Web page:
We managed our first easy 5 miles without too many problems (apart from a niggling nausea, which came as no surprise), but 2 miles into the second 5 mile loop Marathon Girl pointed out we were going way too fast. I had no perception of pace and appeared to be determined to finish the run ASAP. 3 miles in I felt SICK. 4 miles in I boshed my way up a hill. 5 miles in I felt SICK again.
I bailed. We went for coffee. I opted for juice and fruit because when you run a lot that is what you crave for a hangover – juice and fruit. My punk rock youth and party lifestyle are drawing to a close.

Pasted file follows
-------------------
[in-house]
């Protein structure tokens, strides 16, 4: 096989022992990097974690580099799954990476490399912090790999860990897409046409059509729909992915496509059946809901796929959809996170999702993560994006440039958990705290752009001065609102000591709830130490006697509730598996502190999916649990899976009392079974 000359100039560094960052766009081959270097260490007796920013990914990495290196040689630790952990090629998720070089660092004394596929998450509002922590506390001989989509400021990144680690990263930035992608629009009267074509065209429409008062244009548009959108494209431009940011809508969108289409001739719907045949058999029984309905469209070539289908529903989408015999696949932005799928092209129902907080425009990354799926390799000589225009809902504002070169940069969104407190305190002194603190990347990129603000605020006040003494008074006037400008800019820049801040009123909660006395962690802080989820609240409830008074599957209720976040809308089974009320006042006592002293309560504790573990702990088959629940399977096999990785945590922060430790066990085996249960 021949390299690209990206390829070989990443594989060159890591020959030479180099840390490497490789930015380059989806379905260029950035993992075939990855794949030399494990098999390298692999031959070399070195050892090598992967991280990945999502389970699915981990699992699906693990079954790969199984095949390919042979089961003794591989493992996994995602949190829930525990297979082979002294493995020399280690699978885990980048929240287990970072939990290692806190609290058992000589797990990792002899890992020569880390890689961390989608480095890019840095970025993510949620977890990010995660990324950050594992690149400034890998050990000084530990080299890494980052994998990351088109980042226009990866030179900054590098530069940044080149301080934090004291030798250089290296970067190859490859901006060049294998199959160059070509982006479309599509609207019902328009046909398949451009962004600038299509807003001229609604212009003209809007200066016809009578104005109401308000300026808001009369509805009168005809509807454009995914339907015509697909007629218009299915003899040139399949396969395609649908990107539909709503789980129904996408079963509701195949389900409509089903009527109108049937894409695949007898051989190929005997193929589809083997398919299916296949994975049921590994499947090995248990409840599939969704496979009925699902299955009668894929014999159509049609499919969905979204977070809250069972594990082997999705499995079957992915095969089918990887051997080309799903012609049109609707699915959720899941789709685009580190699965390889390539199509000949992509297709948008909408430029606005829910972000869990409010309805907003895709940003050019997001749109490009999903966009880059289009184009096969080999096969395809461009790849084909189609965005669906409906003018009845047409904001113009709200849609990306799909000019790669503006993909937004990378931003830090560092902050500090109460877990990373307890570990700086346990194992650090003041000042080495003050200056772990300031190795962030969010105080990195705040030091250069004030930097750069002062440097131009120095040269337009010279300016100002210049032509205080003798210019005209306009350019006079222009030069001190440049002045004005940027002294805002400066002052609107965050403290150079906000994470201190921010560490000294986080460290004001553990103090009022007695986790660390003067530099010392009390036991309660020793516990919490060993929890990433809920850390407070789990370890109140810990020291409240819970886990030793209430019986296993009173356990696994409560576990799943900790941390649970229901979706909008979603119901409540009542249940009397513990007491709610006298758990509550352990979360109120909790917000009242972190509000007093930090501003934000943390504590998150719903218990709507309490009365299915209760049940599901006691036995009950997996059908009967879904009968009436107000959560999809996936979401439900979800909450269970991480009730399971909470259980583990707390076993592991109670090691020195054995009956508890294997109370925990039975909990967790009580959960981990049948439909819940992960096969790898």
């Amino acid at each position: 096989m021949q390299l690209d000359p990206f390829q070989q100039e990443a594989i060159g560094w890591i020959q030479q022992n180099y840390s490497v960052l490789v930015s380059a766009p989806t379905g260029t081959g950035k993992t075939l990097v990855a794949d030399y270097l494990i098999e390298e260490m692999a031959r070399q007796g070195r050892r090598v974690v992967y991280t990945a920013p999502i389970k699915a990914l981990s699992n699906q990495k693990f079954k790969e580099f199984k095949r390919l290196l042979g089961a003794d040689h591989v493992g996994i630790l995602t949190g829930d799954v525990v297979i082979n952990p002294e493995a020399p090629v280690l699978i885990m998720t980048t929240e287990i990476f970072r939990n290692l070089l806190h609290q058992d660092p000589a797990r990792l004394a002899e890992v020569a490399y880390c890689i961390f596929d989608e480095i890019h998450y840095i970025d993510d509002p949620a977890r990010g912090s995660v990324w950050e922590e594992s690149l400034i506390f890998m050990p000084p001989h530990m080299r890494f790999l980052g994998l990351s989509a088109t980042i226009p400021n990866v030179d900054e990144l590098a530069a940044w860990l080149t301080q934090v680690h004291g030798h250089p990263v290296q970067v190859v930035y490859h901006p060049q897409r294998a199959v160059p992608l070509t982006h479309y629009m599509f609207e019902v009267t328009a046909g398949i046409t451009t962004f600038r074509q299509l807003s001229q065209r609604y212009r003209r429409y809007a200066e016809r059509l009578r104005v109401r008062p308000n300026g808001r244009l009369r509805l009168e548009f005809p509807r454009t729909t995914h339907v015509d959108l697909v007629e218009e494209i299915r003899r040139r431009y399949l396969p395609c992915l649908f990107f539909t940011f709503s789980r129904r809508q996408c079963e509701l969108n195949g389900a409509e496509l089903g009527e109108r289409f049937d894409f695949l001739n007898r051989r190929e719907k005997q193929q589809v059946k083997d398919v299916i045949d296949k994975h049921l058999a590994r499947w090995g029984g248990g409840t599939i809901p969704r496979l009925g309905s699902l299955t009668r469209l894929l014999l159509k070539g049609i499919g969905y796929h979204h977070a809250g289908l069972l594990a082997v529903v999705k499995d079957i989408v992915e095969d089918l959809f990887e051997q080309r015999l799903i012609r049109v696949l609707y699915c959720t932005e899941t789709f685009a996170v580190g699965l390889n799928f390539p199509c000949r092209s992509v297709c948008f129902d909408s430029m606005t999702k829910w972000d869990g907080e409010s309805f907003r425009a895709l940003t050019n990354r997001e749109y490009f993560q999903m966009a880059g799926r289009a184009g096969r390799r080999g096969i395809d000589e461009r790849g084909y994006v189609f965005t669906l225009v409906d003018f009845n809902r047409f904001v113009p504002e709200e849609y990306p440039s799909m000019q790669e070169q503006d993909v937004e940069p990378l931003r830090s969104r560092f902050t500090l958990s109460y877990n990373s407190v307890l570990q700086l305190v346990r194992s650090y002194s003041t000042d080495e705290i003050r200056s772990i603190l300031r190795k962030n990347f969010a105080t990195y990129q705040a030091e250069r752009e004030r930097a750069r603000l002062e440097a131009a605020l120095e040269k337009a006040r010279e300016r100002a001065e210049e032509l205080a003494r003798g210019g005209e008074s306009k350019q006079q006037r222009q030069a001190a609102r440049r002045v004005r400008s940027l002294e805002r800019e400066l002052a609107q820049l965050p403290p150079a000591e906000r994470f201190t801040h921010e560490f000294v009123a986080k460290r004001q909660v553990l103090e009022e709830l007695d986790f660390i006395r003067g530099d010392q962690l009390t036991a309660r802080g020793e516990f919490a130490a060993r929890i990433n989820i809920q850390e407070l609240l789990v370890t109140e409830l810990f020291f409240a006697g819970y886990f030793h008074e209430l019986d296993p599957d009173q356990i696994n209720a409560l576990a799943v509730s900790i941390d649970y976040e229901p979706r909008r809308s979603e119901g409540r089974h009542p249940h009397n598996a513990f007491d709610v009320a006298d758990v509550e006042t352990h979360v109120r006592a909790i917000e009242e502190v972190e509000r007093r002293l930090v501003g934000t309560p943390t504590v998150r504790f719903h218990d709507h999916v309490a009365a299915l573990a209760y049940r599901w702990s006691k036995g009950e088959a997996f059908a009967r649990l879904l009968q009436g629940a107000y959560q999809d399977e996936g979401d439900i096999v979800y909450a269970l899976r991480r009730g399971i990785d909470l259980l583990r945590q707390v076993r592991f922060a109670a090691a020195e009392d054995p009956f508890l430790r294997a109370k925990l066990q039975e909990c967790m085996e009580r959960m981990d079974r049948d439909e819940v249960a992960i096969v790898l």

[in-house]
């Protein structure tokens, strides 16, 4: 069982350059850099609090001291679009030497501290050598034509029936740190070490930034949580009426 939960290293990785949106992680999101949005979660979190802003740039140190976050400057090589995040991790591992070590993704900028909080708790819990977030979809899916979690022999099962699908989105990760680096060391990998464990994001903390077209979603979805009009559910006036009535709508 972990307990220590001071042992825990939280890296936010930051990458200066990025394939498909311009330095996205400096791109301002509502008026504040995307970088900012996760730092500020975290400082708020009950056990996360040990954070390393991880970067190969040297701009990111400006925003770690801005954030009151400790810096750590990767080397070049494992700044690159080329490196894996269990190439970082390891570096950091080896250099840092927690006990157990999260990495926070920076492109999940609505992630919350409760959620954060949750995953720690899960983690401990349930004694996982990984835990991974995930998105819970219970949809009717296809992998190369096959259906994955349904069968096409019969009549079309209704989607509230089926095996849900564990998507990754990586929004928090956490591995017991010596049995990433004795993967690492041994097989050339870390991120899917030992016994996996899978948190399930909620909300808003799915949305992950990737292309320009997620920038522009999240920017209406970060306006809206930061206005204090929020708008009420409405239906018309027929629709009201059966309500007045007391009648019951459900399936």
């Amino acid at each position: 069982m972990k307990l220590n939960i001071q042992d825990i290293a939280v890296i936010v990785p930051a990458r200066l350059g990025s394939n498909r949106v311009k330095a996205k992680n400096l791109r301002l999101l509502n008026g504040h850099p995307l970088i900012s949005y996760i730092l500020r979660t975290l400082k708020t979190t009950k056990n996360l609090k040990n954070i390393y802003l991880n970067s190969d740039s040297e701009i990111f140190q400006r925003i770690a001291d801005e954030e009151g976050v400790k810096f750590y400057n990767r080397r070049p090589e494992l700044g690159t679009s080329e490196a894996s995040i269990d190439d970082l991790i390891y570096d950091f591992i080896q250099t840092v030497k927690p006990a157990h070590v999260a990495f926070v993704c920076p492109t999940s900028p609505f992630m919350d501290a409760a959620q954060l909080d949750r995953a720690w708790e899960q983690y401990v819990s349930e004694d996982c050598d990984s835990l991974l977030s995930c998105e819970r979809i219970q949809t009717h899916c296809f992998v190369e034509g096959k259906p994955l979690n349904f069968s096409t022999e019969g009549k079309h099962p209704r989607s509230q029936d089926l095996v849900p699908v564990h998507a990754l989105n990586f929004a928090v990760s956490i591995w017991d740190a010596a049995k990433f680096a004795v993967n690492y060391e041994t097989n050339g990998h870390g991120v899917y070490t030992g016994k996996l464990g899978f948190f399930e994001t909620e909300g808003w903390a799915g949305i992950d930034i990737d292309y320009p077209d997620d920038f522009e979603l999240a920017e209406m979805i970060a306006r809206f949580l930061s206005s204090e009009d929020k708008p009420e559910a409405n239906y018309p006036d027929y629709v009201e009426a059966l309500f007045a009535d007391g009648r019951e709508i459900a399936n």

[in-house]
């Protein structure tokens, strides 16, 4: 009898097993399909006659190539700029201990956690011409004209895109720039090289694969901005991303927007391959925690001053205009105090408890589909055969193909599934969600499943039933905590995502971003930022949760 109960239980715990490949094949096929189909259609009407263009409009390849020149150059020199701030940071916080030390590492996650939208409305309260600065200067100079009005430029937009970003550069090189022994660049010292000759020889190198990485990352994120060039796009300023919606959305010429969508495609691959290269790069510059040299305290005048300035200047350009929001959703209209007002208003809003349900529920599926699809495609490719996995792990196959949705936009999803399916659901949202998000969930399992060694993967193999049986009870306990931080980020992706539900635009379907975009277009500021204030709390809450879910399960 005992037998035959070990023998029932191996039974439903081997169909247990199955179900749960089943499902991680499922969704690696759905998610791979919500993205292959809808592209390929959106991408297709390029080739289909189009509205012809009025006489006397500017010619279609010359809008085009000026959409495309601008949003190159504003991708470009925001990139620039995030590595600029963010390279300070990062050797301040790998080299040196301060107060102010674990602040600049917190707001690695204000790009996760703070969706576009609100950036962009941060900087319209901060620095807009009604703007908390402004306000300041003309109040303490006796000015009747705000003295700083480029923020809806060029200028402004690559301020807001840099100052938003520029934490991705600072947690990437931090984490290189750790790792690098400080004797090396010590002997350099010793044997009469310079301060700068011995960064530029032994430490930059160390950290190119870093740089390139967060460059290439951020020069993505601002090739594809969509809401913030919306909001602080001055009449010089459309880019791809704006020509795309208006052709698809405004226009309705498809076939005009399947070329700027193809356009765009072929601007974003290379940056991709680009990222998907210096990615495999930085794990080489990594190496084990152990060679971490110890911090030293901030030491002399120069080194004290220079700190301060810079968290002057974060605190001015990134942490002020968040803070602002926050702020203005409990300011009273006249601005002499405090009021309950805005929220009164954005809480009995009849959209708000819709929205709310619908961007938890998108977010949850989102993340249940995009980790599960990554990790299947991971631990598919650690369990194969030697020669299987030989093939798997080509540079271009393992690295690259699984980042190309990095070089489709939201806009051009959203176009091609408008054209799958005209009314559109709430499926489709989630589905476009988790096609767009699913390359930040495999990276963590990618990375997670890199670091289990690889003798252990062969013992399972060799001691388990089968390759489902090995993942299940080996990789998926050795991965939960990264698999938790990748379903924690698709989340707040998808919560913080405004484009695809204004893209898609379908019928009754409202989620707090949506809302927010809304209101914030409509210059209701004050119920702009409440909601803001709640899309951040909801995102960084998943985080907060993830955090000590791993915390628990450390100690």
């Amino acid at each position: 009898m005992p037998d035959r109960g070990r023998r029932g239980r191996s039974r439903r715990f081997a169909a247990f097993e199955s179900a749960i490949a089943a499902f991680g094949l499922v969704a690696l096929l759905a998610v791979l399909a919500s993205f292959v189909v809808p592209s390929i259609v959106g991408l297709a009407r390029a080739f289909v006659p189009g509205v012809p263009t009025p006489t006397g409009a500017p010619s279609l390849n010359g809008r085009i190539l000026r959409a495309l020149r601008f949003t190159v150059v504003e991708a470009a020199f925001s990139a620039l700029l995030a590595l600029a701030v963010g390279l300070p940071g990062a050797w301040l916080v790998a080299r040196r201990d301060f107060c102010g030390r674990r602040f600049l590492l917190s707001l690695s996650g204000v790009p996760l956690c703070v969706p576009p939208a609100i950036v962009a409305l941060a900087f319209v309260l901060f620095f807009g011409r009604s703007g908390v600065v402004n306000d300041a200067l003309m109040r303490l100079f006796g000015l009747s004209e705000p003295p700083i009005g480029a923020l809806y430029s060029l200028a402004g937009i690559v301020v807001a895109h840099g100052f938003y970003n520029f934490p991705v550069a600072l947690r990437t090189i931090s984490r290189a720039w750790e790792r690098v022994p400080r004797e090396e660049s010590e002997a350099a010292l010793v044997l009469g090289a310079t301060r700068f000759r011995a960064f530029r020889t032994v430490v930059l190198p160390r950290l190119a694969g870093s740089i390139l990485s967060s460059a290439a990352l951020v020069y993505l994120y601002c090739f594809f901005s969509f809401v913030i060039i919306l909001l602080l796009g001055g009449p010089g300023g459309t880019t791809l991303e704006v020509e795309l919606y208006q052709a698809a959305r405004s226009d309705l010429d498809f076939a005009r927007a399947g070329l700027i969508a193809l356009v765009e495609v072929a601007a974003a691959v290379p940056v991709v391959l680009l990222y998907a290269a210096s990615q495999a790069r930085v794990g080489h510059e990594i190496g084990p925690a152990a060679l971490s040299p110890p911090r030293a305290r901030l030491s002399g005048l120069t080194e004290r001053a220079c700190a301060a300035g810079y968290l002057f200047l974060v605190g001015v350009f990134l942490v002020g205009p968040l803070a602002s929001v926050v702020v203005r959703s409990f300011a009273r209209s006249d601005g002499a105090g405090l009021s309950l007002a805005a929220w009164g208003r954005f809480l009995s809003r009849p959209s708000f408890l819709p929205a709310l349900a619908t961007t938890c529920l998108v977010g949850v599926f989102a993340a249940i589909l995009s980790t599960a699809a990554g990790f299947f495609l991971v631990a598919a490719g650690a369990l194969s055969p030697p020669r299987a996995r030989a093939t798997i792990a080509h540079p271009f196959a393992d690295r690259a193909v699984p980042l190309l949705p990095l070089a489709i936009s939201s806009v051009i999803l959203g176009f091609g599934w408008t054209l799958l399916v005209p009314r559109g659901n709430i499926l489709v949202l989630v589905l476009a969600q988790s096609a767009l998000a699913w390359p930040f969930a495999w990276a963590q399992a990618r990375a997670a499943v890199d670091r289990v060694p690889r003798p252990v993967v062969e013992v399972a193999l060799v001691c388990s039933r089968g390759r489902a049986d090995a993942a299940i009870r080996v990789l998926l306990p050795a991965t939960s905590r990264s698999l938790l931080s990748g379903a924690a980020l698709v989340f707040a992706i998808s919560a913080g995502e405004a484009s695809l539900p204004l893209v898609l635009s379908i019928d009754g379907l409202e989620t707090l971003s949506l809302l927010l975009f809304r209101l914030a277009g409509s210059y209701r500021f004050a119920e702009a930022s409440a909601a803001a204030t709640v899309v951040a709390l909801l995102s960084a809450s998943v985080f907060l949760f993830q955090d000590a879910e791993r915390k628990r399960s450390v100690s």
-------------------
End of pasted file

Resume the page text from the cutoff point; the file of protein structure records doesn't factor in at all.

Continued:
Sunday: THE BEST REST DAY EVER
I know that my training is going to be brutal over the next 6 weeks and so I reveled in this rest day. I plonked myself on the sofa mid-morning after an indulgent breakfast of fruit, pancakes and yoghurt and the restfulness became contagious as my housemate joined me for 2 movies, meal plan writing, grocery shopping, a 2 hour cooking marathon, 4 hours of Radio 6 Music and a whole afternoon of cross stitching while watching movies and listening to the radio.
I’ve looked over the forthcoming week’s training and those 40+ miles are going to be tough. Fingers crossed all the rest and stretching this week will get me through them without the need for any ibuprofen or ice.